Jeremy Cook, Pro-Vice-Chancellor (Colleges and Student Experience) told Palatinate: “We have clear policies and procedures by which students can make complaints, and in this case we encourage the students concerned to report them via these routes, so that we can investigate properly and, where appropriate, take swift and decisive action.”

“We have a range of support and help for students wishing to make a complaint, including through colleges, departments and the Counselling Service.”

However, students told Palatinate that they were put off from raising complaints due to intimidatory behaviours or that they were not aware of the appropriate routes through which to do so.

Multiple students stated that they felt unable to raise concerns relating to claims in the sporting community of sexual misconduct carried out by a member of staff prior to their employment by Durham University.

Current and former student exec members explained that some of Team Durham’s staff members “felt like a gang of cronies” and that they are “very tight at the top”.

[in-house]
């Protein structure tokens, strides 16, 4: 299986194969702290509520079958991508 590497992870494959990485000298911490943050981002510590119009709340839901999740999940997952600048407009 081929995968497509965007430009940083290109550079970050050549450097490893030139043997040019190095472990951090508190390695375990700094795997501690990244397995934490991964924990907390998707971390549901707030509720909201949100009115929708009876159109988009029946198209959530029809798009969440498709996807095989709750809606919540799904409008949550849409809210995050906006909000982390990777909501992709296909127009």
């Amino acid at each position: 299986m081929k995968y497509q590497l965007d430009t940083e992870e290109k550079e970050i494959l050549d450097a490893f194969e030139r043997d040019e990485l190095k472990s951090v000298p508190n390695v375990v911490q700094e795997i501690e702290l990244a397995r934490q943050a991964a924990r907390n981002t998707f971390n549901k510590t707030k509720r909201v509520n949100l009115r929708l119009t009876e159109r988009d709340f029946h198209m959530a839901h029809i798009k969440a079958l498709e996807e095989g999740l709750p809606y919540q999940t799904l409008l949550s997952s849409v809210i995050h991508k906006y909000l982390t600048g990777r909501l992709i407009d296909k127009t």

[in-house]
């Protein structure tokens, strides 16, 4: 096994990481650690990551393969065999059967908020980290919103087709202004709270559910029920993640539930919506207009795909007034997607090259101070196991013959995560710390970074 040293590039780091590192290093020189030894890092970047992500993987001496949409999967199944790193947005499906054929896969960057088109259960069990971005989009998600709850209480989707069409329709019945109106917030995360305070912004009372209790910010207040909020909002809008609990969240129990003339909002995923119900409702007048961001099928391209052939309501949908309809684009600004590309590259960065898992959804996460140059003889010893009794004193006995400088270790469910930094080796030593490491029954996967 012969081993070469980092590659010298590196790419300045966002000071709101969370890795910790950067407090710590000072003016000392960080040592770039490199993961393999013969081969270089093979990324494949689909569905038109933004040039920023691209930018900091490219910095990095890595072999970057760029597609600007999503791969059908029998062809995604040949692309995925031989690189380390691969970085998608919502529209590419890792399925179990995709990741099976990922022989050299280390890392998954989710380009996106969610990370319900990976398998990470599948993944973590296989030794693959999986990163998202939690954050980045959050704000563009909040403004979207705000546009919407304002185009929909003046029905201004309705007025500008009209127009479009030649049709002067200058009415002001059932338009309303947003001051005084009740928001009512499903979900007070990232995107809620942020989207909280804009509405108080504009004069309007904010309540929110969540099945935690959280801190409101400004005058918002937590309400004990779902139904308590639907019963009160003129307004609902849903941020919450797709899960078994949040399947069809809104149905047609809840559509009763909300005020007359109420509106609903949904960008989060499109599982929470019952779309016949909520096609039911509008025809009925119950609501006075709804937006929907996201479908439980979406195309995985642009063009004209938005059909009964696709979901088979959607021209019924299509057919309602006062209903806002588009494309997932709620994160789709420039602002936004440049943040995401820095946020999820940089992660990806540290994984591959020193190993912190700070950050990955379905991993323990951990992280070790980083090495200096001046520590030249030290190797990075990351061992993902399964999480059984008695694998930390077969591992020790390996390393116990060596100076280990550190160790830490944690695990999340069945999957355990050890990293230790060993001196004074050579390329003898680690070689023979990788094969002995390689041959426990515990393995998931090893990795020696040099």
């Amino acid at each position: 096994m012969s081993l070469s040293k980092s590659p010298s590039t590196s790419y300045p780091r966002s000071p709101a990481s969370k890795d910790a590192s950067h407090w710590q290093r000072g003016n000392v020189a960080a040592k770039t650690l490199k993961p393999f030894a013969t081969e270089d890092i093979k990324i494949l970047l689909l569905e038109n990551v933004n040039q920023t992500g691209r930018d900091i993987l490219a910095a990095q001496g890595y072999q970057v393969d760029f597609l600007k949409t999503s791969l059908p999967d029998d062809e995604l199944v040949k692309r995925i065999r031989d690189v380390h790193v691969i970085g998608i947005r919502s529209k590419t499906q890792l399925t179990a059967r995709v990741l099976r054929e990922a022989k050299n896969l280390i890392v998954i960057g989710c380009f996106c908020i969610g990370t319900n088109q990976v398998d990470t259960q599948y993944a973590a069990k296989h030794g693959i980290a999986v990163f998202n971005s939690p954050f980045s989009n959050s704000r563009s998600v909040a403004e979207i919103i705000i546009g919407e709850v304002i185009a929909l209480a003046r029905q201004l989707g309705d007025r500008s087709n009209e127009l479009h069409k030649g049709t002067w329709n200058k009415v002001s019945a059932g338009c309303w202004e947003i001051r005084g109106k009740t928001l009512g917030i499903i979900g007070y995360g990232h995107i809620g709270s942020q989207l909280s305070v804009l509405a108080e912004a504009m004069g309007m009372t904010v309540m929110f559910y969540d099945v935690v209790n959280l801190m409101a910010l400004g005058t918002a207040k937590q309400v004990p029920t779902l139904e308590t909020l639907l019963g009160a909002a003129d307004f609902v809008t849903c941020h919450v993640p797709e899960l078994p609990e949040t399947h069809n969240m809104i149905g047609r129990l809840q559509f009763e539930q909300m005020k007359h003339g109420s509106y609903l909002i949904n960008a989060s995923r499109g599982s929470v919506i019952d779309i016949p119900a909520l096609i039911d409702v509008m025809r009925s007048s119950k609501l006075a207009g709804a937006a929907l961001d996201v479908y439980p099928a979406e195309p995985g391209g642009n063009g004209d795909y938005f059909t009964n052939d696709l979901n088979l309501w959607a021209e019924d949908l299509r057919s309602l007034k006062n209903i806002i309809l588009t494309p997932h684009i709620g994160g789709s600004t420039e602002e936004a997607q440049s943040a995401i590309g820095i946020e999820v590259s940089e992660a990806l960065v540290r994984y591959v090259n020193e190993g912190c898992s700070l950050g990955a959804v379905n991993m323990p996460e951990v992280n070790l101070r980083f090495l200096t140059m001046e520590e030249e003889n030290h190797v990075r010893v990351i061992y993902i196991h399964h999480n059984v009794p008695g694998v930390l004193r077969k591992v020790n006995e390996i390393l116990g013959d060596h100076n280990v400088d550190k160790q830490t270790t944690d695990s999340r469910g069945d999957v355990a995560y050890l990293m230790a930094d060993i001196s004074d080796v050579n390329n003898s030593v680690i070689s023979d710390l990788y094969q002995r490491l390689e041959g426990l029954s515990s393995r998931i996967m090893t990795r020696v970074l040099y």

One former player claimed that they contacted the team’s social media account to express concerns about a coach’s inappropriate behaviour and students’ treatment within the club.

They said that the response left them feeling threatened.

“That instantaneous reaction was not very friendly. It was so confrontational, it was ‘meet with me in private’ […] it wasn’t an ‘oh, we really want to investigate find out what’s going on’. It was more, ‘do you know something that you shouldn’t?’”

Palatinate has seen emails in which, after refusing to meet privately with senior Team Durham staff to discuss the comments made, the student was threatened with referral to the University Student Misconduct office. They were later blocked from staff social media accounts and took the decision to leave the club entirely.